Lest we forget. We will remember them.

It is about to be 11:11am on 11th November 2011.  I asked my dad to write a this post for me, Philip Castle who served in Vietnam from 1969 -71 and whose father, Frank Castle, my grandfather, served as an Australian bomber pilot in the UK in WWII and thankfully survived; many didn’t.

November 11 a time to remember the terrible cost of war.

When the guns fell silent on the eleventh hour on the eleventh month in 1918 on the western front in Europe almost everyone said; “Never again”. It is estimated more than 15 million lost their lives and Australia lost 62,000 dead from a small population of about five million. The first Australian Imperial Force suffered more than 300,000 wounded and many suffered mentally with Post Truamatic Stress Disorder or shell shock as it was known then. At the armistice Australia had almost half a million men and women in the services. Many families never came to terms with the pointless loss and more than 16,000 Australian dead have no known graves. Some have argued the beginning of the conflict for Australia and New Zealand at Gallipoli in 1915 forged our national identity: in blood.

Every country suffered badly and today it is remembered for all wars. In France and Flaunders  (parts of Belguim) after the battles when many bodies were never recovered, the red poppies sprung up with such profusion most thought they symbolically represented the many hundreds of thousands lost during that savage four year conflict.

One of the great tragedies of WWI was that is almost certainly brought on WWII in which more than 20 million soldiers and civilians lost their lives with perhaps almost 17 million lost on the Russian front alone. This doesn’t of course count the cost of countless families sone of whom have never recovered from the loss of family and cruelties of post war living. Australia lost more than 33,000 dead with almost 8,000 killed by the Japanese while in captivity.

So it continues today and we remember many other conflicts for Australia including the Boer War (1899 – 1902),   Korea (1950 – 56), Malaysia (early 1960s), Vietnam (1963 – 1972) and of course the more recent conflicts now highlighted in Afganistan where Australia has now suffered 32 dead and over 200 wounded.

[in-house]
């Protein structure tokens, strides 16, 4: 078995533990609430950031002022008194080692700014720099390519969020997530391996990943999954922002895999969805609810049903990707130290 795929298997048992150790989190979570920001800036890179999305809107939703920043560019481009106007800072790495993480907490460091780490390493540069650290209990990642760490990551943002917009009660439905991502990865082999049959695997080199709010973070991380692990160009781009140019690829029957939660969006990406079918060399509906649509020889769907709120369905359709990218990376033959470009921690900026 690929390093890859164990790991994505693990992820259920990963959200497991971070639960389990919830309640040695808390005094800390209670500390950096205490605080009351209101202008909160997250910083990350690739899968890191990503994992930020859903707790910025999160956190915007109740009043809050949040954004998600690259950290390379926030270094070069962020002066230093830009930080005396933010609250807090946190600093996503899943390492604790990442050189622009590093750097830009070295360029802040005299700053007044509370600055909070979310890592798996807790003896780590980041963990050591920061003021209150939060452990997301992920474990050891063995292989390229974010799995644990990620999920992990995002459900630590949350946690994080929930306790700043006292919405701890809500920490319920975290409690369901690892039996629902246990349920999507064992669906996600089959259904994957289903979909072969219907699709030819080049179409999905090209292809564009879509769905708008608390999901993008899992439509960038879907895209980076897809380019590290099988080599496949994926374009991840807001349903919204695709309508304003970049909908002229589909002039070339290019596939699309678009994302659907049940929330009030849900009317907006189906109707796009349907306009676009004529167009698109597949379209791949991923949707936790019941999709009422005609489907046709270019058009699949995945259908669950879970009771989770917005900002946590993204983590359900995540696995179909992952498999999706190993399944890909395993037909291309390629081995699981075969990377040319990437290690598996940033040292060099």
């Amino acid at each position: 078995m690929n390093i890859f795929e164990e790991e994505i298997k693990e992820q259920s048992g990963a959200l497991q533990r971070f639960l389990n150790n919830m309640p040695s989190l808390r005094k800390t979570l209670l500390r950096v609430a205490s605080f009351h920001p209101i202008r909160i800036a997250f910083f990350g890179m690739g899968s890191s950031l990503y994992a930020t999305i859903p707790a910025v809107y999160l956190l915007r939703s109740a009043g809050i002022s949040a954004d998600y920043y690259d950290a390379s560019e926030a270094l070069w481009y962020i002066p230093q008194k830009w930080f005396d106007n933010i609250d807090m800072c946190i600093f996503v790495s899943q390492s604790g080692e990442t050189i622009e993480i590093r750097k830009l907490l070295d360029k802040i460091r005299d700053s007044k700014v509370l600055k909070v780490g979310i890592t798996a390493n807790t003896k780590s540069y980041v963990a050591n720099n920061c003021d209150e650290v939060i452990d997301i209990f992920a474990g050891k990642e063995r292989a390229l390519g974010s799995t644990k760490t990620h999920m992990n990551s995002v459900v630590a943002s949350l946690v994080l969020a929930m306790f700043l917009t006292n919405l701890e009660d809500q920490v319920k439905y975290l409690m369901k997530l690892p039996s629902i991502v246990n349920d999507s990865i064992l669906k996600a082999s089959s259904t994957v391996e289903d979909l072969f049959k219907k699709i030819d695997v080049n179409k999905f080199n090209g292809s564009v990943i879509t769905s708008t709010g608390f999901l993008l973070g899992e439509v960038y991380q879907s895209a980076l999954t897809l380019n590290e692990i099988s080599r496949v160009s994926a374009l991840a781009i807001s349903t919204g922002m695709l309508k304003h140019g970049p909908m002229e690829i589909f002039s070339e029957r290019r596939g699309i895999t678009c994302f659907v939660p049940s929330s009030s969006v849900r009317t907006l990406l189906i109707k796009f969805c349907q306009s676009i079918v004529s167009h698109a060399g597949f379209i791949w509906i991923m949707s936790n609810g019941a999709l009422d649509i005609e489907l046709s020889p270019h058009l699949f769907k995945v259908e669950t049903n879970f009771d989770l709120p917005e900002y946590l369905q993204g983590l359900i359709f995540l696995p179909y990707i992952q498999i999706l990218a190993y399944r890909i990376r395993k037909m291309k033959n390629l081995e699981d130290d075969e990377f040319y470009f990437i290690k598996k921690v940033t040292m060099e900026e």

While 80% of Australians polled who want Australia out of this latest conflict it is a time for reflections and prayers to end all such horrible conflicts; most of which are a huge waste of precious often young lives including many innocent civilians. So when observing the 11am pause; ask and pray for peace but also thankfulness for those dedicated enough in the past to serve and even die for their countries causes sometimes not justified by later history. Many noble acts are honoured and a hope and trust as we wear the red poppy to repeat the lament and desire of “Never again”.

Lest we forget. We will remember them.

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4 Responses to Lest we forget. We will remember them.

  1. rebecca cassidy says:

    Great post by your dad Tara! Today I’m thinking about a friend of mine from high school who was killed in Afghanistan three months ago

  2. Ty Armstrong says:

    I was walking through the shopping centre as the time fell, as years have gone by, so has our remembrance. It used to be that shopping centres would make an announcement and everyone would stop their shopping, stand still in a minutes silence – no more. The haste and business as usual attitude has dampened our thoughtfulness of others and indeed others that have suffered and lost for us to have this busy existence. I would personally like to turn back the clocks where people were a little more thankful and compassionate towards others, whether in present or in past. LEST WE FORGET.

  3. Danielle Sanders says:

    Nice to see friends all the way across the world are remembering those lost and currently serving in our military(s).


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